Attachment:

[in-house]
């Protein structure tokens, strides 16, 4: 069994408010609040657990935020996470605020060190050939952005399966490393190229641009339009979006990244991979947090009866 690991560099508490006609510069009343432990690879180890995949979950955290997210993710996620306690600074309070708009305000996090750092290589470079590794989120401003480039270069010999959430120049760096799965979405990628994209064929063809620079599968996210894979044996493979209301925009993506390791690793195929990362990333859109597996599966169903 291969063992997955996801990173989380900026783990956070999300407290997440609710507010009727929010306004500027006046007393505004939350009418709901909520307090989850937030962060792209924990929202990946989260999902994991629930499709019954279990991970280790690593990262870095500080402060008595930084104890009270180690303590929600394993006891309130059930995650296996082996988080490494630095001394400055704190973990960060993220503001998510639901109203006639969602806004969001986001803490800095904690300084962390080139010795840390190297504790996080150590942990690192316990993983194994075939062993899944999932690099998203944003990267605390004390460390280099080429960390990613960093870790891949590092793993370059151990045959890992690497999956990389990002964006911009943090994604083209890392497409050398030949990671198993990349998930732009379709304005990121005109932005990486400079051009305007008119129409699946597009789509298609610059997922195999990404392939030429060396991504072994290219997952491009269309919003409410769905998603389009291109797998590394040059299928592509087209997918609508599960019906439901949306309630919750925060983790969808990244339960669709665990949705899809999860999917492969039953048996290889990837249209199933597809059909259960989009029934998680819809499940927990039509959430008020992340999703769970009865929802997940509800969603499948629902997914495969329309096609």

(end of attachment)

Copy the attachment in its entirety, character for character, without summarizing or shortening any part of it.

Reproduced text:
[in-house]
């Protein structure tokens, strides 16, 4: 069994408010609040657990935020996470605020060190050939952005399966490393190229641009339009979006990244991979947090009866 690991560099508490006609510069009343432990690879180890995949979950955290997210993710996620306690600074309070708009305000996090750092290589470079590794989120401003480039270069010999959430120049760096799965979405990628994209064929063809620079599968996210894979044996493979209301925009993506390791690793195929990362990333859109597996599966169903 291969063992997955996801990173989380900026783990956070999300407290997440609710507010009727929010306004500027006046007393505004939350009418709901909520307090989850937030962060792209924990929202990946989260999902994991629930499709019954279990991970280790690593990262870095500080402060008595930084104890009270180690303590929600394993006891309130059930995650296996082996988080490494630095001394400055704190973990960060993220503001998510639901109203006639969602806004969001986001803490800095904690300084962390080139010795840390190297504790996080150590942990690192316990993983194994075939062993899944999932690099998203944003990267605390004390460390280099080429960390990613960093870790891949590092793993370059151990045959890992690497999956990389990002964006911009943090994604083209890392497409050398030949990671198993990349998930732009379709304005990121005109932005990486400079051009305007008119129409699946597009789509298609610059997922195999990404392939030429060396991504072994290219997952491009269309919003409410769905998603389009291109797998590394040059299928592509087209997918609508599960019906439901949306309630919750925060983790969808990244339960669709665990949705899809999860999917492969039953048996290889990837249209199933597809059909259960989009029934998680819809499940927990039509959430008020992340999703769970009865929802997940509800969603499948629902997914495969329309096609």